This story is from the Ohio Valley ReSource, a journalism partnership that aims to rethink how we use our resources in a shifting economy. With support from the Corporation for Public Broadcasting, seven public media outlets in Kentucky, Ohio and West Virginia — led by Louisville Public Media — formed the ReSource to strengthen coverage of the area’s economic transition and the social changes that come with it. Read more here.
Farmers throughout the Ohio Valley want to revive a crop that was once a staple in the region: hemp. After a ban that lasted more than half a century, the 2014 Farm Bill allowed states to grow hemp in research programs. Growers and processors in Kentucky are aggressively putting that research program to work in hopes of winning a share of the booming market for hemp products.
Hemp cooking oil, nutritional supplements, and more line the back wall of a supermarket in Lexington where cashier Emily King rang up a customer’s purchase.
“Tons of people buy hemp oil,” King said. “We have hemp hearts and other products. We’ve definitely seen an increase in hemp product sales.” The store recently wrapped up its first “hemp week” promotion.
Last year, U.S. consumers spent almost $600 million on hemp-based products. Remarkably, American farmers produced almost none of the key ingredient for these items. Hemp must be imported because the U.S. government treats the plant as a Schedule 1 controlled substance — the same category as hemp’s intoxicating cousin, marijuana.
A bipartisan bill before Congress could change that. Co-sponsored by Republican Sens. Mitch McConnell and Rand Paul of Kentucky, and Democratic Sens. Ron Wyden of Oregon and Al Franken of Minnesota, the Industrial Hemp Farming Act would amend provisions of the 2014 Farm Bill to allow hemp to be grown for industrial purposes beyond the current strictly enforced research pilot programs.
“We’ve learned from Kentucky’s farmers that one way to keep our state’s agricultural sector growing is to explore new, viable cash crops for the state,” McConnell and Paul wrote in a column. “This is why we’ve put our support behind expanding industrial hemp research.”
Kendall Clark, a lifelong farmer in Christian County, Kentucky, said the government’s treatment of hemp is at odds with the plant’s biology.
“You know, industrial hemp, you are making a product that is non-hallucinogenic. It has no psychoactive capabilities whatsoever. Quite frankly, it should be the same as coffee,” Clark said.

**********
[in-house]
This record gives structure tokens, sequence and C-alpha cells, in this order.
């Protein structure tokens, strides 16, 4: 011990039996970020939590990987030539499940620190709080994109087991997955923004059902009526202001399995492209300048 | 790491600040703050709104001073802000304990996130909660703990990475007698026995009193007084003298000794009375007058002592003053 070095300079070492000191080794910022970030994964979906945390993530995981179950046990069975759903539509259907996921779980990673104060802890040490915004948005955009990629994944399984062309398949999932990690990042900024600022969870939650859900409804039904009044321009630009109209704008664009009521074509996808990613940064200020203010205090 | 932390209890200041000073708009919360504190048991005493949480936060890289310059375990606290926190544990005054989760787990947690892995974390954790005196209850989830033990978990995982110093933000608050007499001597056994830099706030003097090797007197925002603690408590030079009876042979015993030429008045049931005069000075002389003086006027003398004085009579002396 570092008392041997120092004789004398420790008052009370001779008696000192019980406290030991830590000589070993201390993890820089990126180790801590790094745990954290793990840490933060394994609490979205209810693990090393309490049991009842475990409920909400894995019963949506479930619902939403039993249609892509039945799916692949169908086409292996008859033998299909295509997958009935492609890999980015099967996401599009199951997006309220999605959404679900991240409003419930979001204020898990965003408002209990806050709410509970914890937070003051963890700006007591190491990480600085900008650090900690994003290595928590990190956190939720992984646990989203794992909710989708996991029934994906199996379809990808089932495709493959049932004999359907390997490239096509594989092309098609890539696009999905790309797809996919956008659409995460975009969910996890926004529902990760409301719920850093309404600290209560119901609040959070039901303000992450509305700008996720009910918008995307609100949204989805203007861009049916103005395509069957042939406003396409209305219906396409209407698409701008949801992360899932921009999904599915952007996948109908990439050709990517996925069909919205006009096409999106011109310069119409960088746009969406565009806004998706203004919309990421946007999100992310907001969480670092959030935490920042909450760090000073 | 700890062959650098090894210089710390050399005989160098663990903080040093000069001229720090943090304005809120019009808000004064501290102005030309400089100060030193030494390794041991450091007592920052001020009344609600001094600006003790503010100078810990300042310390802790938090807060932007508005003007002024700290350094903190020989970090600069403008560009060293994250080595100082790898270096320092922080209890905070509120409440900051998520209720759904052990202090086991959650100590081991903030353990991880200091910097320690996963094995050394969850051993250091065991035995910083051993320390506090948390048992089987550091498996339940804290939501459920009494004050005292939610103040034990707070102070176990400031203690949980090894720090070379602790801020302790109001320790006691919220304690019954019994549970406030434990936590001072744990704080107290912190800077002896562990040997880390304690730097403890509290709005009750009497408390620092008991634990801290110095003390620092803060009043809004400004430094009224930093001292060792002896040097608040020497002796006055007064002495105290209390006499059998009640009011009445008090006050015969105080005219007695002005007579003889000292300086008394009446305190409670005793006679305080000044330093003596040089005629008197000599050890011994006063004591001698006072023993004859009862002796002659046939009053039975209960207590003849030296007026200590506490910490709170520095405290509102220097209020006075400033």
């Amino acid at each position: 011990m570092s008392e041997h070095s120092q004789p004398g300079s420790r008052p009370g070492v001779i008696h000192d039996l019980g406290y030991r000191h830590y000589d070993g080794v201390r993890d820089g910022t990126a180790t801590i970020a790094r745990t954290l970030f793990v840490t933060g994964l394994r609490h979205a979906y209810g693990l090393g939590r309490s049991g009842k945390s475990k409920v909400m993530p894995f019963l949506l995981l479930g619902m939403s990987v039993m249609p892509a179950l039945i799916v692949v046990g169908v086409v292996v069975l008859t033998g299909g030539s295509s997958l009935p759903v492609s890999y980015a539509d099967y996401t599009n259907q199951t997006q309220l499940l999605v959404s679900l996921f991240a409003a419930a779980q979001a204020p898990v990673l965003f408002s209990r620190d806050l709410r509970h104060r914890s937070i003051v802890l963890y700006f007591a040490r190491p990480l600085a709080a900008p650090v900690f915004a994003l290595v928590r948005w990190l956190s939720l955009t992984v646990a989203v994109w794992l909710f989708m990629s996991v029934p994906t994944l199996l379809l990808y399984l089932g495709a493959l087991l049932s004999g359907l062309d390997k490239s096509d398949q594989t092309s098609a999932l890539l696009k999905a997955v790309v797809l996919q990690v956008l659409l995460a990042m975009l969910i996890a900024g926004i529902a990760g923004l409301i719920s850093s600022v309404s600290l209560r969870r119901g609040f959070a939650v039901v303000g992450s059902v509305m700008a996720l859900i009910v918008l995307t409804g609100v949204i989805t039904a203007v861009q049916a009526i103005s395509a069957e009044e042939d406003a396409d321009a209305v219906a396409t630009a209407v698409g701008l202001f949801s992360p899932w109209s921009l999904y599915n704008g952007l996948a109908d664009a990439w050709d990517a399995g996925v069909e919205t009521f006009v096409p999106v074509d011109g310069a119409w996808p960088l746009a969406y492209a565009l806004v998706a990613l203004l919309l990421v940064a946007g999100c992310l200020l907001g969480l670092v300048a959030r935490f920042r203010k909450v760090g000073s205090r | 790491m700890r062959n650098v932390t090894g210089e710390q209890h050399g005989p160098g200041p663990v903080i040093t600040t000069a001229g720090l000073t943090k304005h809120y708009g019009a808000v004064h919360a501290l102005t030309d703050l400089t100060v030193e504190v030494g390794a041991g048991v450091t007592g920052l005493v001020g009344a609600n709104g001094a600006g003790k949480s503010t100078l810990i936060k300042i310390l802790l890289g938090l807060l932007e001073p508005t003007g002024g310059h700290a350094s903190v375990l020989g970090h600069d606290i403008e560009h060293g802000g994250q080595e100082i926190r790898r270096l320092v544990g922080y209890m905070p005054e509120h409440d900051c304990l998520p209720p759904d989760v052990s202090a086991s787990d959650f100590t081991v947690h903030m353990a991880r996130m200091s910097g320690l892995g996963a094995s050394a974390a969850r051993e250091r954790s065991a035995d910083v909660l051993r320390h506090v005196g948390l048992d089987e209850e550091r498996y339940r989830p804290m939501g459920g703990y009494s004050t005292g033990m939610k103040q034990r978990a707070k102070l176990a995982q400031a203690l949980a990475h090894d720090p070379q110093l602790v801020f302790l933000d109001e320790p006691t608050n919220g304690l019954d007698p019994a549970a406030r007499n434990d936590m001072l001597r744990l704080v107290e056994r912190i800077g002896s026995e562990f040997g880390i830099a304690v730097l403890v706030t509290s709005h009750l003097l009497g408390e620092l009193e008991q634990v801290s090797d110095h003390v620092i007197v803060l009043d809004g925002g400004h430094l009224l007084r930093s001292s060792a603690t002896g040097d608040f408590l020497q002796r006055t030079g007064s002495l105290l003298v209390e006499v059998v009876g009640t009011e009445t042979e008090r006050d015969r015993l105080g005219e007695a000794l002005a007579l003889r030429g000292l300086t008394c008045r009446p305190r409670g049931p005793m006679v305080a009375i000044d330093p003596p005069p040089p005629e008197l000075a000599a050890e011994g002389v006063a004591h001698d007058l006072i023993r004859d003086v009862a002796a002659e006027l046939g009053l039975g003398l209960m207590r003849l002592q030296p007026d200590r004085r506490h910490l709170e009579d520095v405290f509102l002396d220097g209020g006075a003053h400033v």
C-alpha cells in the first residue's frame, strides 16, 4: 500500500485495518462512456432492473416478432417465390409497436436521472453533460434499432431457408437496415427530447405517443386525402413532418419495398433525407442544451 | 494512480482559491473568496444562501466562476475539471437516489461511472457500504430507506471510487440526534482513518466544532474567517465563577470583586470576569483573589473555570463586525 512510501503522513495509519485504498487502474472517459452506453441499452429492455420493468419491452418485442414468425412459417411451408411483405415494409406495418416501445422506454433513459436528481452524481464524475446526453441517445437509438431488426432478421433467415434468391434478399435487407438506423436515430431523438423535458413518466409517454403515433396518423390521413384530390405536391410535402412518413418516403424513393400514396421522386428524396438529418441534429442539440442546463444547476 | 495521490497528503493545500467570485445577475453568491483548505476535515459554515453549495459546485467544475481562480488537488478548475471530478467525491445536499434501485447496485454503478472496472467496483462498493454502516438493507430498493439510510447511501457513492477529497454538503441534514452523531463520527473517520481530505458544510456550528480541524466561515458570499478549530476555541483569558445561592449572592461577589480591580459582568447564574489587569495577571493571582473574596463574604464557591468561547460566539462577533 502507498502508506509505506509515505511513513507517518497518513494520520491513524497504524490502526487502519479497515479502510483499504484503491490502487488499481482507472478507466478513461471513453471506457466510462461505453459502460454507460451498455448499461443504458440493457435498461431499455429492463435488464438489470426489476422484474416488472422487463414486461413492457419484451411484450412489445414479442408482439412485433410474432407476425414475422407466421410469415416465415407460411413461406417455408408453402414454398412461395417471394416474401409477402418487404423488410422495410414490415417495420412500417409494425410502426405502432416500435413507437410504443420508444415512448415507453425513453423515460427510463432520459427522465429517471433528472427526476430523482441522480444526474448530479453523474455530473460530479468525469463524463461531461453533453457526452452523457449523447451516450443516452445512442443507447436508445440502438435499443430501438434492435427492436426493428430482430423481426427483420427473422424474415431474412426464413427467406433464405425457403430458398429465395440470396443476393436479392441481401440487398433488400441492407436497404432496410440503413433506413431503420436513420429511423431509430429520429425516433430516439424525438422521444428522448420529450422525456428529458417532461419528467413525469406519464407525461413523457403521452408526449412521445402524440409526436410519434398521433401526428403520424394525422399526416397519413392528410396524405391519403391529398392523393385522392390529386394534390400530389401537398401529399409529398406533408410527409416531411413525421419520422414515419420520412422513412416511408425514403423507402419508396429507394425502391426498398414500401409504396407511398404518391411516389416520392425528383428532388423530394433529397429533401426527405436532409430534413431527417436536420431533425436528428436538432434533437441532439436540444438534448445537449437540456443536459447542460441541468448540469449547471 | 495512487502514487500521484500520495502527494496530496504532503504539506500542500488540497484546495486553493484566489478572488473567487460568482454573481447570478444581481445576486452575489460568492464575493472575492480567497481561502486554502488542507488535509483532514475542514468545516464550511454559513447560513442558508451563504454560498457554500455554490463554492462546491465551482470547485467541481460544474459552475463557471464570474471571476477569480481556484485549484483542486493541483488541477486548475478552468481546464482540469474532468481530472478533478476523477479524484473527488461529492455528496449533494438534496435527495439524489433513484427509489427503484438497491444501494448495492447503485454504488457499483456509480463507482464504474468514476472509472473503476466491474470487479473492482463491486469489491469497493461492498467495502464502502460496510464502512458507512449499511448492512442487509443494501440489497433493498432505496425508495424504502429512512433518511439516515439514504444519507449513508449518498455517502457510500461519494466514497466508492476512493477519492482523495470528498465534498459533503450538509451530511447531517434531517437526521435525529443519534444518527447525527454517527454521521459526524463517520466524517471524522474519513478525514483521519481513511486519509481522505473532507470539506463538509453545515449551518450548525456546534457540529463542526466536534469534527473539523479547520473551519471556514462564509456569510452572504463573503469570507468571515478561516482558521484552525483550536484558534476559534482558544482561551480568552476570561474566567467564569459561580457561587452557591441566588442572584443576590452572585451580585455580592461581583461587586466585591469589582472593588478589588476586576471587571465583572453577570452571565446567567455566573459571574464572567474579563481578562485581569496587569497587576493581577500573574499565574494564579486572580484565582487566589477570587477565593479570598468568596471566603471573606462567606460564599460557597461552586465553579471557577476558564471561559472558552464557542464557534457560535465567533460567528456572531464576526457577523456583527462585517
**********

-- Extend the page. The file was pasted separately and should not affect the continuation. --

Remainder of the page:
Clark’s interest lies mostly in finding a viable crop that doesn’t compete with farmers already struggling in what he says is a saturated market. He pointed out that history shows that hemp is a crop that worked here before. Kentucky was once a leading hemp producer thanks in part to his own family.
“My father and grandfather used to grow hemp in the ’40s, but they grew it for the Navy to make rope with,” Clark said. “Now, we are looking at the nutraceutical and oil seeds and fiber. Right now, I guess you would consider it a niche market, but that niche is going to grow, I think, because we hear too many good results from it.”
Protein powder derived from hemp is a popular ingredient in many consumer products.
Clark is betting big on hemp by investing early. But because the plant is still a controlled substance, it’s tough to get financial support from banks or the U.S. Department of Agriculture.
FNB Bank Chief Operating Officer Sally Hopkins said the financing of a hemp production operation would be challenging for any bank due to the uncertainties surrounding the crop.
“There are many unanswered questions that have not been addressed by bank regulators and lawmakers, and that makes it difficult to finance hemp production at this time,” Hopkins said.
Even routine farm tasks such as seed cleaning become potential legal issues for Clark.
“You put a lot of green material in that grain tank with the seed,” Clark explained. “I’m sitting here thinking, ‘well how are we going to get that out?’”
Ordinarily, he’d pay a company with the necessary equipment to do that sort of work. But that’s not possible with hemp.
“It’s illegal! You can’t take it up to local companies that handle seed because if they touch it they are in violation of umpteen different laws,” Clark said. He had to buy a separate combine and a seed cleaning machine for his hemp.
Clark is able to handle hemp material because he has a special arrangement with the Kentucky Department of Agriculture, or KDA. Kentucky has been more aggressive than most other states when it comes to how it defines a hemp research program. The KDA allows private growers to participate through agreements that effectively make growers agents of the department.